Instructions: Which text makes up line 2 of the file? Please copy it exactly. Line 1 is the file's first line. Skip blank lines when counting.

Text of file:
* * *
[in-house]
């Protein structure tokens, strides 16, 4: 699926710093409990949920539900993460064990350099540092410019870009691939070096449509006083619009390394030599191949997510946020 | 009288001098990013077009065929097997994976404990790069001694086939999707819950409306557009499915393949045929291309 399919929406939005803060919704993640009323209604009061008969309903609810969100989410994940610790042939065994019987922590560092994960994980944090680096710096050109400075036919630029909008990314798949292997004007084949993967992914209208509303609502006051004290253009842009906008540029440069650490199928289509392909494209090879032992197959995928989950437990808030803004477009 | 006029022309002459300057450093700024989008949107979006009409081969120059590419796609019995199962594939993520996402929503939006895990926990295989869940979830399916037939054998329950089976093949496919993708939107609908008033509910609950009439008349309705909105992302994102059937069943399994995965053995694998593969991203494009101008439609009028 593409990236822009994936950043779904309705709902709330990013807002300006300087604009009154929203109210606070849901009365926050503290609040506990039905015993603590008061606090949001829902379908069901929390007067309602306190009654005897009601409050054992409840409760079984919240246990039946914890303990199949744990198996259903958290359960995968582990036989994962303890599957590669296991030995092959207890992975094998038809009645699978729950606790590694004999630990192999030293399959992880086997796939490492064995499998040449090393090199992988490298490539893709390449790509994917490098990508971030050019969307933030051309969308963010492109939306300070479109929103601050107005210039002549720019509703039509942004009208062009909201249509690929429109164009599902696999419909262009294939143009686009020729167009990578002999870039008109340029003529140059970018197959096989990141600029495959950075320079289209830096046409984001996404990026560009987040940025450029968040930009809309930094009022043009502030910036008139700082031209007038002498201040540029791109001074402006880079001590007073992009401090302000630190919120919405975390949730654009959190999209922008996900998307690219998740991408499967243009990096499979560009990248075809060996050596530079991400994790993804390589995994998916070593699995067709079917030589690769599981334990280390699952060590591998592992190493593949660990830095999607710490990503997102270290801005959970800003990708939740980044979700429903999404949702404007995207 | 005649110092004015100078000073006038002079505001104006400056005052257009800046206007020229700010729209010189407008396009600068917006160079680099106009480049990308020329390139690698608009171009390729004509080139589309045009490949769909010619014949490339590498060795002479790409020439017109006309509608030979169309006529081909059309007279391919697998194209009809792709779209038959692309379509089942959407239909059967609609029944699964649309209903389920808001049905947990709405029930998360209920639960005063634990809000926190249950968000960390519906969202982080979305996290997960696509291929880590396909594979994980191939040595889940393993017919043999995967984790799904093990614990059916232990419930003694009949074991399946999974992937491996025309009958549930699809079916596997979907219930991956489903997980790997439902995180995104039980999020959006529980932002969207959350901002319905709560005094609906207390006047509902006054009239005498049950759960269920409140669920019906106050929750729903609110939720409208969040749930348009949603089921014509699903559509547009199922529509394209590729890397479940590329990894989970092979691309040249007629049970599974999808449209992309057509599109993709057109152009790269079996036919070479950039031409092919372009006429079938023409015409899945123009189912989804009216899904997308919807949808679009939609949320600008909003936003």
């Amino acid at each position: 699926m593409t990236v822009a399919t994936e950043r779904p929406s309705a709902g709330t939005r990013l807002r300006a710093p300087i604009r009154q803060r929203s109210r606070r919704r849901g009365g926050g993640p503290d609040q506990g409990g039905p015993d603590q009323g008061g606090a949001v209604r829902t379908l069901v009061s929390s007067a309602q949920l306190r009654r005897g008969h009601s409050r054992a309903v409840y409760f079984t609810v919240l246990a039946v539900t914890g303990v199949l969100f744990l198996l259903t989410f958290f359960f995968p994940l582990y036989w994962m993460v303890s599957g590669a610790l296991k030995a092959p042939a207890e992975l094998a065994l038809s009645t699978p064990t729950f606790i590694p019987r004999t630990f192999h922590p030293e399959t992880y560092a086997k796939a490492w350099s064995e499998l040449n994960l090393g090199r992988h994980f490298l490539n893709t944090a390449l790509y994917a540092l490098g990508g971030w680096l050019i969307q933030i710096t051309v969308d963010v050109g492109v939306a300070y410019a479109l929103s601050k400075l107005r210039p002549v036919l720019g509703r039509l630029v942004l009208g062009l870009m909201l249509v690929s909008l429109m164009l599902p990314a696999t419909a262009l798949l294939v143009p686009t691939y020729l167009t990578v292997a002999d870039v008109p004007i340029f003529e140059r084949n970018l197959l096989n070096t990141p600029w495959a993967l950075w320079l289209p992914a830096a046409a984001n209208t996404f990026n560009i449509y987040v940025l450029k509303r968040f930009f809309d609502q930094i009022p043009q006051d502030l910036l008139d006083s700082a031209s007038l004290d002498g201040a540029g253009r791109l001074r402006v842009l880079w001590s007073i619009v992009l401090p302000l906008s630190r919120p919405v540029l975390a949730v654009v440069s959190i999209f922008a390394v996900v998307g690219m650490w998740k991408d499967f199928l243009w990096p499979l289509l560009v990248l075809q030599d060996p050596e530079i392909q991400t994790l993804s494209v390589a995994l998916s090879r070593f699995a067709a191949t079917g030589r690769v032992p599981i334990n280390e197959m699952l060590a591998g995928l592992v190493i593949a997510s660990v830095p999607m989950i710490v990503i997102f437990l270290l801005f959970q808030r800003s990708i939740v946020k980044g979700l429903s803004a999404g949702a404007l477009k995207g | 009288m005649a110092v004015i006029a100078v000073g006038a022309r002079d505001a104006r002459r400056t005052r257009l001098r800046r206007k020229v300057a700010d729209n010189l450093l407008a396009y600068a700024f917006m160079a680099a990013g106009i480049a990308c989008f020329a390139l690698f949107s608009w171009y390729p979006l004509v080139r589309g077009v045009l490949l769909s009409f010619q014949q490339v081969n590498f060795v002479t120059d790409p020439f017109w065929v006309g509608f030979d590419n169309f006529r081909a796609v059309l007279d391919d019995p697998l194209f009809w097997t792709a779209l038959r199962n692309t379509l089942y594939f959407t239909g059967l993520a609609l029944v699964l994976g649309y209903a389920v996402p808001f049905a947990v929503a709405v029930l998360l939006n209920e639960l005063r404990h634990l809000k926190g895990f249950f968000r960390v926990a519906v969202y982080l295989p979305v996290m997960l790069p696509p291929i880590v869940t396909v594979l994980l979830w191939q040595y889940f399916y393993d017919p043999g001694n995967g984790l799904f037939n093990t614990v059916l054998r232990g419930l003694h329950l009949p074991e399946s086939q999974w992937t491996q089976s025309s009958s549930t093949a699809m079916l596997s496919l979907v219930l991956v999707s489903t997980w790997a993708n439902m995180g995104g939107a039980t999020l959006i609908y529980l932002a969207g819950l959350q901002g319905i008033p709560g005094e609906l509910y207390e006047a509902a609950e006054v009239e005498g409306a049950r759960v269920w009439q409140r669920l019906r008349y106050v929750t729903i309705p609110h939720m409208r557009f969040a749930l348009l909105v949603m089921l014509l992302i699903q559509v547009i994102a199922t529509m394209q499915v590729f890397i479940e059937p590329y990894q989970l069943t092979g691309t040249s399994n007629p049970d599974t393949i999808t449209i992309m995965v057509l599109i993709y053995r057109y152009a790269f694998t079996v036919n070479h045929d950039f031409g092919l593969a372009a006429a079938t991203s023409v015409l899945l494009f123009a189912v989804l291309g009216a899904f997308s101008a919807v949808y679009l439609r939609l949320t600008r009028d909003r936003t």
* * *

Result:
């Protein structure tokens, strides 16, 4: 699926710093409990949920539900993460064990350099540092410019870009691939070096449509006083619009390394030599191949997510946020 | 009288001098990013077009065929097997994976404990790069001694086939999707819950409306557009499915393949045929291309 399919929406939005803060919704993640009323209604009061008969309903609810969100989410994940610790042939065994019987922590560092994960994980944090680096710096050109400075036919630029909008990314798949292997004007084949993967992914209208509303609502006051004290253009842009906008540029440069650490199928289509392909494209090879032992197959995928989950437990808030803004477009 | 006029022309002459300057450093700024989008949107979006009409081969120059590419796609019995199962594939993520996402929503939006895990926990295989869940979830399916037939054998329950089976093949496919993708939107609908008033509910609950009439008349309705909105992302994102059937069943399994995965053995694998593969991203494009101008439609009028 593409990236822009994936950043779904309705709902709330990013807002300006300087604009009154929203109210606070849901009365926050503290609040506990039905015993603590008061606090949001829902379908069901929390007067309602306190009654005897009601409050054992409840409760079984919240246990039946914890303990199949744990198996259903958290359960995968582990036989994962303890599957590669296991030995092959207890992975094998038809009645699978729950606790590694004999630990192999030293399959992880086997796939490492064995499998040449090393090199992988490298490539893709390449790509994917490098990508971030050019969307933030051309969308963010492109939306300070479109929103601050107005210039002549720019509703039509942004009208062009909201249509690929429109164009599902696999419909262009294939143009686009020729167009990578002999870039008109340029003529140059970018197959096989990141600029495959950075320079289209830096046409984001996404990026560009987040940025450029968040930009809309930094009022043009502030910036008139700082031209007038002498201040540029791109001074402006880079001590007073992009401090302000630190919120919405975390949730654009959190999209922008996900998307690219998740991408499967243009990096499979560009990248075809060996050596530079991400994790993804390589995994998916070593699995067709079917030589690769599981334990280390699952060590591998592992190493593949660990830095999607710490990503997102270290801005959970800003990708939740980044979700429903999404949702404007995207 | 005649110092004015100078000073006038002079505001104006400056005052257009800046206007020229700010729209010189407008396009600068917006160079680099106009480049990308020329390139690698608009171009390729004509080139589309045009490949769909010619014949490339590498060795002479790409020439017109006309509608030979169309006529081909059309007279391919697998194209009809792709779209038959692309379509089942959407239909059967609609029944699964649309209903389920808001049905947990709405029930998360209920639960005063634990809000926190249950968000960390519906969202982080979305996290997960696509291929880590396909594979994980191939040595889940393993017919043999995967984790799904093990614990059916232990419930003694009949074991399946999974992937491996025309009958549930699809079916596997979907219930991956489903997980790997439902995180995104039980999020959006529980932002969207959350901002319905709560005094609906207390006047509902006054009239005498049950759960269920409140669920019906106050929750729903609110939720409208969040749930348009949603089921014509699903559509547009199922529509394209590729890397479940590329990894989970092979691309040249007629049970599974999808449209992309057509599109993709057109152009790269079996036919070479950039031409092919372009006429079938023409015409899945123009189912989804009216899904997308919807949808679009939609949320600008909003936003």